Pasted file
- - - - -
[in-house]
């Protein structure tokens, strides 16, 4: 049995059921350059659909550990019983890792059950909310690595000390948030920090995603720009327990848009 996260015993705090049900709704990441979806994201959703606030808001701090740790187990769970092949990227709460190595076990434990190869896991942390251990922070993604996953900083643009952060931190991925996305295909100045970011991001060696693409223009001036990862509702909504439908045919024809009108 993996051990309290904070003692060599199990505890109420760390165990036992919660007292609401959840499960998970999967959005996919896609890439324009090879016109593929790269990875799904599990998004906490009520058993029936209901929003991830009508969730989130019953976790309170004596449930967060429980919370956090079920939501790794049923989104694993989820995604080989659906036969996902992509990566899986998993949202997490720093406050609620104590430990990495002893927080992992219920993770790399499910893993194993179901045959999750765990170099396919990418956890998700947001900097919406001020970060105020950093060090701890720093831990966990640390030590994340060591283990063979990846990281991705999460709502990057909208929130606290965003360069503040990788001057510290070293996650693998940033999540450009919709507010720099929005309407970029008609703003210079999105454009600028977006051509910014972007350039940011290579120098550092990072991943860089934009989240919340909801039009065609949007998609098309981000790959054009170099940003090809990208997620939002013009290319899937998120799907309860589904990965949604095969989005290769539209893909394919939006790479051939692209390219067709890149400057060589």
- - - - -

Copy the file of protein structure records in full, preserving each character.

[in-house]
């Protein structure tokens, strides 16, 4: 049995059921350059659909550990019983890792059950909310690595000390948030920090995603720009327990848009 996260015993705090049900709704990441979806994201959703606030808001701090740790187990769970092949990227709460190595076990434990190869896991942390251990922070993604996953900083643009952060931190991925996305295909100045970011991001060696693409223009001036990862509702909504439908045919024809009108 993996051990309290904070003692060599199990505890109420760390165990036992919660007292609401959840499960998970999967959005996919896609890439324009090879016109593929790269990875799904599990998004906490009520058993029936209901929003991830009508969730989130019953976790309170004596449930967060429980919370956090079920939501790794049923989104694993989820995604080989659906036969996902992509990566899986998993949202997490720093406050609620104590430990990495002893927080992992219920993770790399499910893993194993179901045959999750765990170099396919990418956890998700947001900097919406001020970060105020950093060090701890720093831990966990640390030590994340060591283990063979990846990281991705999460709502990057909208929130606290965003360069503040990788001057510290070293996650693998940033999540450009919709507010720099929005309407970029008609703003210079999105454009600028977006051509910014972007350039940011290579120098550092990072991943860089934009989240919340909801039009065609949007998609098309981000790959054009170099940003090809990208997620939002013009290319899937998120799907309860589904990965949604095969989005290769539209893909394919939006790479051939692209390219067709890149400057060589």